Are Cedar Nest Boxes for Birds Dangerous?

Are Cedar Nest Boxes for Birds Dangerous?

We recently received this email from a customer:

I was looking at your nest box cams and noticed that your shop carries cedarwood nest boxes. Not sure if these are somehow treated to prevent off-gassing, but cedar wood is particularly poisonous to birds, especially when the wood has been cut.

I apologize if this is a null point and a response that you get often. On a forum recently we had a person who saw cedarwood nest boxes and decided to make some himself, causing the poisoning and near death of one of his parrots from the finished box being in his bird room. 

Assuming these boxes are treated and fine, perhaps a note with them to prevent such things from happening and from diligent customers like myself writing in. I hope the fact that we’re most likely going to purchase a nest cam from your shop in the not-too-distant future will make up for my need to write in. 


Our answer – Yes they are safe!


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Audubon, & Cornell Ornithology Lab sell cedar birdhouses. 

No reputable birdhouse manufacturer ever uses treated wood, and all of the wood used is always kiln dried, so I don’t see how there could be any volatile gases left over to “off gas”.

I’m wondering if the person used aromatic cedar — the kind used for cedar chests — that might, I suppose,give off enough fumes to be harmful to susceptible birds. No one I Know uses this kind of cedar because of the expense.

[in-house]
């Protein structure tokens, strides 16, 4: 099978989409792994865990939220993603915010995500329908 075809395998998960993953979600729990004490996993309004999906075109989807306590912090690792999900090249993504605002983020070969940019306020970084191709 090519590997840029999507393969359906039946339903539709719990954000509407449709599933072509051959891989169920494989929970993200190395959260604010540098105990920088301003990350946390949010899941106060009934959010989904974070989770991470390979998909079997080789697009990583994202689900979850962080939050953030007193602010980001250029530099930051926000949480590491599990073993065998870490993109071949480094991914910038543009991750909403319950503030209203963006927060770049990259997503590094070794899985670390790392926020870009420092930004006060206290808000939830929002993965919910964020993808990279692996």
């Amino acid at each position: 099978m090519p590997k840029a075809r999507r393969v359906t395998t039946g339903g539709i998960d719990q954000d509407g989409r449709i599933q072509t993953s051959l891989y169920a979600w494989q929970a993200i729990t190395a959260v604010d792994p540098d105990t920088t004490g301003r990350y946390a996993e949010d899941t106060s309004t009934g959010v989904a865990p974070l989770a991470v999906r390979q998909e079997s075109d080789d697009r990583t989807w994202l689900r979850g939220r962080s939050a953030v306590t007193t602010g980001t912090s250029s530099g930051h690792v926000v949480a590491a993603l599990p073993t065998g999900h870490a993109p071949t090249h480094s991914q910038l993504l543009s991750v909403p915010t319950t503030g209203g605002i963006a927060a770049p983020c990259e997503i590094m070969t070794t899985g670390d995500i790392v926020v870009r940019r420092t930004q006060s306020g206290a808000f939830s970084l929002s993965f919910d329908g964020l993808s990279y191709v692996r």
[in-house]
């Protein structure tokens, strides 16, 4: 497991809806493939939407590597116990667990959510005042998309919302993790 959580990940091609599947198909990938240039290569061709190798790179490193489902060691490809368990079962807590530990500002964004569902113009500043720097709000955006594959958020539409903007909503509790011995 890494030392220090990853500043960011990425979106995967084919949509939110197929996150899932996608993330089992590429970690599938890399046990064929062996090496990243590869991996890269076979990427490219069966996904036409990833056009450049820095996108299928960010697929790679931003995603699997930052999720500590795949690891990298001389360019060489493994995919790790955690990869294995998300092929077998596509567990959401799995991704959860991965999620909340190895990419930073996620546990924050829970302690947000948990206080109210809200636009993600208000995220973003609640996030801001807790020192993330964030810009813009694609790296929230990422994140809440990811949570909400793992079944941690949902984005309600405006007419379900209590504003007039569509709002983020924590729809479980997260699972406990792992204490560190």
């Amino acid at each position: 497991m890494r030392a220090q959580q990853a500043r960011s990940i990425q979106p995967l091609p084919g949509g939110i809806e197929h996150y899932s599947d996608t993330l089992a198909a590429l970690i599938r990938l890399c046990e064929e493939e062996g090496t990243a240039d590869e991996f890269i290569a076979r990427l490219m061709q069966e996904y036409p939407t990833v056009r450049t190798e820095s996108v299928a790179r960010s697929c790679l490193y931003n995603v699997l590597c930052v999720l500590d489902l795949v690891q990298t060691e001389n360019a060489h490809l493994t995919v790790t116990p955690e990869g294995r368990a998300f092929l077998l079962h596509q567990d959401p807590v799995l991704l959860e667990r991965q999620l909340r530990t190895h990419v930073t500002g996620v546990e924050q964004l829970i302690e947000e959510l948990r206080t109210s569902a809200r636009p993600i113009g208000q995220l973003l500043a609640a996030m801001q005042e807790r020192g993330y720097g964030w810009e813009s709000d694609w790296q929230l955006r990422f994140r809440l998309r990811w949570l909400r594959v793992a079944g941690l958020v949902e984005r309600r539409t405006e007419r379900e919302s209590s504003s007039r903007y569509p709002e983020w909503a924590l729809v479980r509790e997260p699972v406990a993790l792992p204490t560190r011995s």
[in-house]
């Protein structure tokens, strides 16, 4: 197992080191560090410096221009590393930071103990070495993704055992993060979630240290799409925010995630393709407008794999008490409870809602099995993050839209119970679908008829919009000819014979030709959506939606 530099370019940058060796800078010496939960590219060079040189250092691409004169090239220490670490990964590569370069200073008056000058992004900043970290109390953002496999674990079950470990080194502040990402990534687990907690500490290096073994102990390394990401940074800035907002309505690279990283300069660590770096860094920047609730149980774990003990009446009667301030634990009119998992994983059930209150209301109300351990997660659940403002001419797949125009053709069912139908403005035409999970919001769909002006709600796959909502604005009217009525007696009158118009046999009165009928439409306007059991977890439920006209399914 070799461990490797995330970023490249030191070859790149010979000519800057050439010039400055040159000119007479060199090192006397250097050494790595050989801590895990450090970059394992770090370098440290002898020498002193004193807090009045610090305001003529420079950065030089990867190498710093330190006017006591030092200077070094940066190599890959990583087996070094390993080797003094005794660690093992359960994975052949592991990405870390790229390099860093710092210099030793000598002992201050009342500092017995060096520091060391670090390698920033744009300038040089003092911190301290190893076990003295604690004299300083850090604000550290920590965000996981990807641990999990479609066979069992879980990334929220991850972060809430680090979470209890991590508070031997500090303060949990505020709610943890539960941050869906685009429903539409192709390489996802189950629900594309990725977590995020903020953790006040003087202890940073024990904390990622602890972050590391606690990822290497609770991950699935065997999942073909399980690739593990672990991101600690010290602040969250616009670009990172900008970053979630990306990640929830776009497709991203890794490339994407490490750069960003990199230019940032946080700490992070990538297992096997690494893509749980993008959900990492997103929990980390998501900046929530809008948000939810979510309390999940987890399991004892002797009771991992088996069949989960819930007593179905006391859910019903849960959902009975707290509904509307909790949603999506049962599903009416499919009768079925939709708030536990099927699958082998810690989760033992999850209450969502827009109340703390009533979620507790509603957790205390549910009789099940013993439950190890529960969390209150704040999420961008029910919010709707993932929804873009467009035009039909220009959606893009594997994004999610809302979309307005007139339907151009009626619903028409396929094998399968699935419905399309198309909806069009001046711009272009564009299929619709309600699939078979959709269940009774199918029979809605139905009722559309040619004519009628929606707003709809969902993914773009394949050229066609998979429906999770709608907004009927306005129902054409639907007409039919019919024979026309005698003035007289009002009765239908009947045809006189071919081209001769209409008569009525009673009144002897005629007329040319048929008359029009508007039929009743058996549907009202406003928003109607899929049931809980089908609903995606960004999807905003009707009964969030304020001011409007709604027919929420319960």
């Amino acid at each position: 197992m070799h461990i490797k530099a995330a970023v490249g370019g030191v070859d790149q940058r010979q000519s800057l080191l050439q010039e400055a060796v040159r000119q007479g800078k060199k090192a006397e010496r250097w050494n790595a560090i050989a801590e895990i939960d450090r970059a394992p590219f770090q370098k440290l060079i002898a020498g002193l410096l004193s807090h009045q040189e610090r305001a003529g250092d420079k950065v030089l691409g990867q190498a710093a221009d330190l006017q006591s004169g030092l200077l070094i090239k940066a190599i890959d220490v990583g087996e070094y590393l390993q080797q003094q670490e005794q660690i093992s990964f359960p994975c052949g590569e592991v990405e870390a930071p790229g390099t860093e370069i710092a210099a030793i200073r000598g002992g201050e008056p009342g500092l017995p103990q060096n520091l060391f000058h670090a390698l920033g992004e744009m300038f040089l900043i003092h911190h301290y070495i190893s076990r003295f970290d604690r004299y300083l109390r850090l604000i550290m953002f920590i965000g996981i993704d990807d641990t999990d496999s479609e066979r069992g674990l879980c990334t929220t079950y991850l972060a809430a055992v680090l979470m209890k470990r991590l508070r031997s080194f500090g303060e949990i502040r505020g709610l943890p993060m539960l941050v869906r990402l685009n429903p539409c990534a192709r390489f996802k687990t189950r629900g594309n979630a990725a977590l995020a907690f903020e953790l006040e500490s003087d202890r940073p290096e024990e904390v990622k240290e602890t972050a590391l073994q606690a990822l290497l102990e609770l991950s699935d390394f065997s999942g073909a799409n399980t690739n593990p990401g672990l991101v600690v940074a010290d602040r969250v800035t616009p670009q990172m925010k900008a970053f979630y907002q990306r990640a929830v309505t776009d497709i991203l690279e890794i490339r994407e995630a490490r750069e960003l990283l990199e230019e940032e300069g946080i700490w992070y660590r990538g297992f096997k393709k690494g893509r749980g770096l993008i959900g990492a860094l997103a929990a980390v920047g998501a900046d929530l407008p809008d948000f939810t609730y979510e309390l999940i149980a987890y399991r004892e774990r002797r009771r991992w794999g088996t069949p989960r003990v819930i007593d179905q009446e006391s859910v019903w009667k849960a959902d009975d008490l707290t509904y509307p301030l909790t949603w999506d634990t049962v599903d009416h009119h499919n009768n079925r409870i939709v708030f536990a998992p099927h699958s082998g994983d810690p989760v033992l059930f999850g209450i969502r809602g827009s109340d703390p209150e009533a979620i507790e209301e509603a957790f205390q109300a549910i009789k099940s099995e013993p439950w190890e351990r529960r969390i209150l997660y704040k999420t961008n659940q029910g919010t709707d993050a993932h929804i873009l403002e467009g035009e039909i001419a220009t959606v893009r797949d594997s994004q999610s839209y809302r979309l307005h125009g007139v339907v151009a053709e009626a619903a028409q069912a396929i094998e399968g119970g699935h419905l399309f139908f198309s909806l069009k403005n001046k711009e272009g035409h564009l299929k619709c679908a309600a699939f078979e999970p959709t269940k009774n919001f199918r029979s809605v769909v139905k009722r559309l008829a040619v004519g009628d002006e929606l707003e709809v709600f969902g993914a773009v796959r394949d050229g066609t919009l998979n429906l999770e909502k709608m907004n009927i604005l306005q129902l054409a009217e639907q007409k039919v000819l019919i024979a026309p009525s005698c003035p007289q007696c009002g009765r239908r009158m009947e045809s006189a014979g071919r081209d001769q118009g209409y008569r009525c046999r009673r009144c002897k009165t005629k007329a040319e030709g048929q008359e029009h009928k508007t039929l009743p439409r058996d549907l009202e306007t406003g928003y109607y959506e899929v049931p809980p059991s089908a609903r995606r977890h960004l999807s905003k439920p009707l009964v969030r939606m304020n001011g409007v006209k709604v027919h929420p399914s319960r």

There are dozens of species of cedar and the species our houses are made of (northern red cedar) is sold to birding organizations such as Audubon, Cornell, and the North American Bluebird Society, and birding stores such as Wildbirds Unlimited and Wildbird Centers all of whom have very stringent guidelines about the types of woods that can be used in birdhouses.

Hope this clarifies this issue 

Catherine Tobsing
Windy City Parrot, Inc.

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Mitch Rezman

He's handled a 1000 birds of numerous species when they visited monthly birdie brunches in the old Portage Park (Chicago, IL) facility. The one with the parrot playground. Mitch has written and published more than 1100 articles on captive bird care. He's met with the majority of  CEO's and business owners for most brands in the pet bird space and does so on a regular basis. He also constantly interacts with avian veterinarians and influencers globally.

This Post Has One Comment

  1. I just planted a small flower garden in my back yard. I used cedar mulch to cover it. I also have several bird feeders hanging from poles that are 5 to 6 feet high in the garden area. Since I did the garden I have not seen any birds at the feeders. Do they not like the smell of cedar?

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